Djenebou Coulibaly April 3, 2014
History 20 writing intensive
Final draft of research project
Caroline Astor Schermerhorn (1830-1908) was the queen of American Society in New York City during 1860s. Mrs. Astor was approached about her social power over the society. She had an astonishing mansion and was enjoying an elegant lifestyle (something in that manner).
Caroline Webster Schermerhorn was born on September 22, 1830 in New York. She was the daughter of a wealthy merchant by the name of Abraham M. Schermernhorn and Helen White Schermerhorn, Caroline Astor was an inherited colonial Dutch. Dutch was an ethnic group native to the Netherlands who shared the same culture and spoke the same language. At the age of 22 Caroline Schermerhorn married William Backhouse Astor Jr., the son of John Jacob Astor who purchased half of John Thompson’s farm north of the city (Carter). John Jacob Astor was one of the richest Americans during his time and the Astor place subway station was the Astor’s fortune come from land holding and owning many real estate properties consequently they became known wealthy family during the Gilded Age in New York.
The Astor’s family became so powerful rich that at one point they owned a quarter of New York City. During the mid 1860’s, The Astor’s family lived in very confortable life in mansion and diving around in very expensive. Soon after William Astor died, Caroline Astor become the head of the family and was known as the queen of New York City society. She owned properties in Paris, Newport, and Hudson. During the mind 1860’s, Mrs. Astor became weary of noise and traffic from located and the hotel next door to her mansion, on 34 streets and decided to move to 65 streets (“Daytonian”). The mansion in 65 streets was 100 by 100-foot lot and it had fourth floor with a plumbing in the basement. The mansion was built to resemble the early 16th century the French Renaissance style chateau (Hamburger p35). On the outside, the mansion looked like an entire house but on the inside the house is divided in to two by the parting wall. Mrs. Astor occupied the left and her son John and his family lived at the right side. The beautifully crafted interiors had ground floors where both homes were designed for entertaining. The entertaining rooms did not include the ballroom, the mansion had a ballroom, Mrs. Astor demanded a ballroom and inflated drawing room for their parties. The mansion also had a large stair hall, and a small reception room, with a dining room. The dining room were the most detailed and decorated rooms of the house both rooms had a dark oak paneling and ceilings with several large tapestries and were capable of seating 200 people and pantry while the ballroom was at rear (Hamberger p 34). Mrs. Astor’s home quickly became the most celebrated private residence in the Unites States.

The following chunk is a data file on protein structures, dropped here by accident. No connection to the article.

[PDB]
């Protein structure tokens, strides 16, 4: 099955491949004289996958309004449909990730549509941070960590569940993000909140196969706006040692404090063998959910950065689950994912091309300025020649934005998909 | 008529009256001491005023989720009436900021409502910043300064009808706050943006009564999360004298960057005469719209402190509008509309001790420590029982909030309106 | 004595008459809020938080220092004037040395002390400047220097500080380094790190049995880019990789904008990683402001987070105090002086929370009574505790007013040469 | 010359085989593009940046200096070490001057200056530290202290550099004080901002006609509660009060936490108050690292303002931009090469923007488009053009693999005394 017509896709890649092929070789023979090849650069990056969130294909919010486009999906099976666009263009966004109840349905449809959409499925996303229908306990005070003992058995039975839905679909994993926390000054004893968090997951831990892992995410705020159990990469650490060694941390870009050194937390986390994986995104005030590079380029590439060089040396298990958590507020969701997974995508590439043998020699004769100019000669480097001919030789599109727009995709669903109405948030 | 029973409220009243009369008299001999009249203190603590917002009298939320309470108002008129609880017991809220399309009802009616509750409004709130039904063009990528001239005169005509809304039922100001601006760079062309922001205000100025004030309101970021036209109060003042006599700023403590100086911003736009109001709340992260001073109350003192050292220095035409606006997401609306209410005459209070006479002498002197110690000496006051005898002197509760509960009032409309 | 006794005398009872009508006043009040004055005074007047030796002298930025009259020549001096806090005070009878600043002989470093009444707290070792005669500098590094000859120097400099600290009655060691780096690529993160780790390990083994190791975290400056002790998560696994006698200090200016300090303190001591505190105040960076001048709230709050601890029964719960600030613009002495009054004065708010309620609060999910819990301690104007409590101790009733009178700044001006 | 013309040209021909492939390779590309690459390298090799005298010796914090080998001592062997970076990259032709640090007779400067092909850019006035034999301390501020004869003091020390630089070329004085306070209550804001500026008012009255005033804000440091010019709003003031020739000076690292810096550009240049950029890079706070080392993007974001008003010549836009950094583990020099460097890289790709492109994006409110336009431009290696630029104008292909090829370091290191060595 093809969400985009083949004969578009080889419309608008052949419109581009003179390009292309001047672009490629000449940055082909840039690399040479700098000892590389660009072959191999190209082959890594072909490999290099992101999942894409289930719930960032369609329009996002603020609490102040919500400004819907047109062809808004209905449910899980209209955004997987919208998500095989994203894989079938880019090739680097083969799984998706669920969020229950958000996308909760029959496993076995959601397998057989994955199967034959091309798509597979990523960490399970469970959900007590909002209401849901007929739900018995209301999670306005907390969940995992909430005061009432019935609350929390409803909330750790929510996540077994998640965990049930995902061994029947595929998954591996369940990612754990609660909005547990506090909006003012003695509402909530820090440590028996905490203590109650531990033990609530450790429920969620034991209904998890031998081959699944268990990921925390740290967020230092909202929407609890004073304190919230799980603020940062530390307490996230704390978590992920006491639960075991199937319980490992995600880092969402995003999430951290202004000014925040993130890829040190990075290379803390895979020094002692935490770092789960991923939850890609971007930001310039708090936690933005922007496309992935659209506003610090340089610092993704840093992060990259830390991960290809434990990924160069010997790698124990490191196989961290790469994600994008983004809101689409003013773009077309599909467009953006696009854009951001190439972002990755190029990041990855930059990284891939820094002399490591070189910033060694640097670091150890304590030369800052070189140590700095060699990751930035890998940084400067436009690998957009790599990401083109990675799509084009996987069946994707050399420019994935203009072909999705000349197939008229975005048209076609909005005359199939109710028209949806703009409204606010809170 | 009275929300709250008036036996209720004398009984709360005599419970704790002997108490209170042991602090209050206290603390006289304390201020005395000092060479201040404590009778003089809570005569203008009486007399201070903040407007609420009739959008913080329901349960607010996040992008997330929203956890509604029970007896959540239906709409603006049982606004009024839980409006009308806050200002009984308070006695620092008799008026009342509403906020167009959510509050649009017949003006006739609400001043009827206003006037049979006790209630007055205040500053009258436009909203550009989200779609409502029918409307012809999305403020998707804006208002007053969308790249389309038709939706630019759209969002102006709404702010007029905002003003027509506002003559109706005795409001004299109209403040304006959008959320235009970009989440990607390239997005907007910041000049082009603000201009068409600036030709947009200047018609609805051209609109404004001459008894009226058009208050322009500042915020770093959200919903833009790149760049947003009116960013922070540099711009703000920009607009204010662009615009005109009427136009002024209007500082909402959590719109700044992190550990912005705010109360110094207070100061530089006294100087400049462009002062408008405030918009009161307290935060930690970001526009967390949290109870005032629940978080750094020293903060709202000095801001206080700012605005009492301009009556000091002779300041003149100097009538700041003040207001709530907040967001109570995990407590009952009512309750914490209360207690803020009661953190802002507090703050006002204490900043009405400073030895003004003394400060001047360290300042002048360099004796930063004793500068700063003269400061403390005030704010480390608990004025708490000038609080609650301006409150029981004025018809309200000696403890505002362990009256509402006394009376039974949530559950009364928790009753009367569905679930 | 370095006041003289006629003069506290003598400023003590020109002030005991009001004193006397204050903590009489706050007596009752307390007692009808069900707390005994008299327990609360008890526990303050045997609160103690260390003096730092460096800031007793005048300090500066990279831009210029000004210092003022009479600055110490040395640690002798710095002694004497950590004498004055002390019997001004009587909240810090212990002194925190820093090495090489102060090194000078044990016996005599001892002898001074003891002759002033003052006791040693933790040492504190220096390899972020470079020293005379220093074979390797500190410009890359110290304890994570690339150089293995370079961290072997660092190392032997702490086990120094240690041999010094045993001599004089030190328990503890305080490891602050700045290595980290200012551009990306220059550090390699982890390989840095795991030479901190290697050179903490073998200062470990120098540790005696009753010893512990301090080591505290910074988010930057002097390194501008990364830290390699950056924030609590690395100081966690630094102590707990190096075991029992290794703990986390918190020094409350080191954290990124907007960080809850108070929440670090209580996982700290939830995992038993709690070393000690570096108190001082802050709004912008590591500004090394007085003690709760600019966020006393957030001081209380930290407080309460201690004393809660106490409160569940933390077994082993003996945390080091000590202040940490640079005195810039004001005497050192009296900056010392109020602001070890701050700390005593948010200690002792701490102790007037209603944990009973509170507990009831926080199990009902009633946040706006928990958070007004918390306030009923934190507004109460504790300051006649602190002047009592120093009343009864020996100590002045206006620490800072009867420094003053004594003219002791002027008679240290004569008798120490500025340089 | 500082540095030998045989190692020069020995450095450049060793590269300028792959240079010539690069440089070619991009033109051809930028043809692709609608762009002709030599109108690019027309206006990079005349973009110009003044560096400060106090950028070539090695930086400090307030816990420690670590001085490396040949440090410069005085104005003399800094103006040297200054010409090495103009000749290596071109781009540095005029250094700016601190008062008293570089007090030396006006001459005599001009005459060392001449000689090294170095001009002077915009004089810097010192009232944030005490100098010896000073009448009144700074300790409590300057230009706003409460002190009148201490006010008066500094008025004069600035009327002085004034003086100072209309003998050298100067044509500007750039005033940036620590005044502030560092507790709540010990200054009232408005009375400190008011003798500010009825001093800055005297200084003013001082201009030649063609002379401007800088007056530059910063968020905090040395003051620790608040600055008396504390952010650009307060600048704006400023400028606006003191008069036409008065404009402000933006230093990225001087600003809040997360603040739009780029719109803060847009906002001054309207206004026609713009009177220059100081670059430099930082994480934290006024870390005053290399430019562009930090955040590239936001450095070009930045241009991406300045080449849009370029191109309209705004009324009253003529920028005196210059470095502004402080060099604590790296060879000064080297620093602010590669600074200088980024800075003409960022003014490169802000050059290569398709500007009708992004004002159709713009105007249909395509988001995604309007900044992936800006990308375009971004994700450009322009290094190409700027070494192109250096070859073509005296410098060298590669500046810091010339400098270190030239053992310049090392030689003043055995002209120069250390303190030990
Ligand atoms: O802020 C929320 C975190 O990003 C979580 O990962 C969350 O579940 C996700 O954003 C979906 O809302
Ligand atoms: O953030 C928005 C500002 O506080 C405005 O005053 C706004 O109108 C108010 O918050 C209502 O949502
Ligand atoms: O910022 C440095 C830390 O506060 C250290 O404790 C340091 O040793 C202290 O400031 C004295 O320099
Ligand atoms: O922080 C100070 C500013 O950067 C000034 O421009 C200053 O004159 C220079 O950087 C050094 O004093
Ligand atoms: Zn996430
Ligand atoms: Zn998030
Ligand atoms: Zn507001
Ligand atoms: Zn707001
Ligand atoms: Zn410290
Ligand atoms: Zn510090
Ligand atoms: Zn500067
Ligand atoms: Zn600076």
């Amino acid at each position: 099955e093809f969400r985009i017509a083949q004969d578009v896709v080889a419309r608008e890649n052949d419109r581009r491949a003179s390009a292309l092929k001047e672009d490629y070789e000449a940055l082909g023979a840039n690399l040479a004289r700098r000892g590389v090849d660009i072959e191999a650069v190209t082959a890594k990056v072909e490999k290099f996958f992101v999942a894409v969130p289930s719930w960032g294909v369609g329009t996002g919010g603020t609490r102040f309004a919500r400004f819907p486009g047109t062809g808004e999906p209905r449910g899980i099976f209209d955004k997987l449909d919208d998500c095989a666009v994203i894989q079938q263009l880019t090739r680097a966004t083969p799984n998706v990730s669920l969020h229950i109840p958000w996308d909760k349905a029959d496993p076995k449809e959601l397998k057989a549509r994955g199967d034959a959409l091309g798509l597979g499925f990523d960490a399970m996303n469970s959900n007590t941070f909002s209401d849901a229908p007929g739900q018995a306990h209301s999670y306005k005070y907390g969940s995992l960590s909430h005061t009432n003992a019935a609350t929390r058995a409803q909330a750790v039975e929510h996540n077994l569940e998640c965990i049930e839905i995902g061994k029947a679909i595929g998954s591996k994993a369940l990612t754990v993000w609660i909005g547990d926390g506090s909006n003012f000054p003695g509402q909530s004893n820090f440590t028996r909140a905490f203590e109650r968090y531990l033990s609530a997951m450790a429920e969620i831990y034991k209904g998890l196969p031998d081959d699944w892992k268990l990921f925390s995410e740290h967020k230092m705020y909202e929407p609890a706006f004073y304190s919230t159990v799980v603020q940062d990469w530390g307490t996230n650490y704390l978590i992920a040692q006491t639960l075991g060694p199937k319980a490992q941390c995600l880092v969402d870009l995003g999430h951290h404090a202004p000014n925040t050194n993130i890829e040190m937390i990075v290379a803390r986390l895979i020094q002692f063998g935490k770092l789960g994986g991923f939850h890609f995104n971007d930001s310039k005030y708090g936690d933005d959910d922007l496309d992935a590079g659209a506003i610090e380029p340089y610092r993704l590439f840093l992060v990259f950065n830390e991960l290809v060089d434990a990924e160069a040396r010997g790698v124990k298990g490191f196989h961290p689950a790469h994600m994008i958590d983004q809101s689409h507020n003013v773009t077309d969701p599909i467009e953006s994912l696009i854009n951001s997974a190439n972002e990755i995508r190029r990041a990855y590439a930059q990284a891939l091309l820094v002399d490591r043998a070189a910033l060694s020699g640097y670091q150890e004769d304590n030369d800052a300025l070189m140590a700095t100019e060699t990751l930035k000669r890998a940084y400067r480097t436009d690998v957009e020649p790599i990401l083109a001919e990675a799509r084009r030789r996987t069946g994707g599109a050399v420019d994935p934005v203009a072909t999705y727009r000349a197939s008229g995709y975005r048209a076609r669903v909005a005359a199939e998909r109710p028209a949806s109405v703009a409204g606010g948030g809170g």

Fundamentally, Mrs. Astor’s mansion was known as the mansion of the Gilded Age. The mansion became very famous after it was built. It also became a place of social gatherings and excessive alcohol consumption. After death of Mrs. Astor in 1908, Her son had the double mansion converted into whole mansion. John had the diving wall removed and removed the double staircases; in place he added a large great hall with a smaller staircase in rear of the home.
"Astor, Caroline Schermerhorn (1830–1908)." Dictionary of Women Worldwide: 25,000 Women Through the Ages. Ed. Anne Commire and Deborah Klezmer. Vol. 1. Detroit: Yorkin Publications, 2007. 94. Gale Virtual Reference Library. Web. 27 Mar. 2014.
"The Rise of Silas Lapham (Excerpt)." American Eras Primary Sources. Ed. Rebecca Parks. Vol. 1: Development of the Industrial United States, 1878-1899. Detroit: Gale, 2013. 326-327. Gale Virtual Reference Library. Web. 27 Mar. 2014.
“Daytonian in Manhattan: the Ultimate Family Feud- dressed for a ball”. 27 Feb. 2012. Photograph.488x760. web.20 Apr. 2014.
Carter, Harvey L. "Four Hundred." Dictionary of American History. Ed. Stanley I. Kutler. 3rd ed. Vol. 3. New York: Charles Scribner's Sons, 2003. 445. Gale Virtual Reference Library. Web. 27 Mar. 2014.
Hamberger Eric. Mrs. Astor New York: Money and Social Power in a Gilded Age. New Haven : Yale University. Books, 2002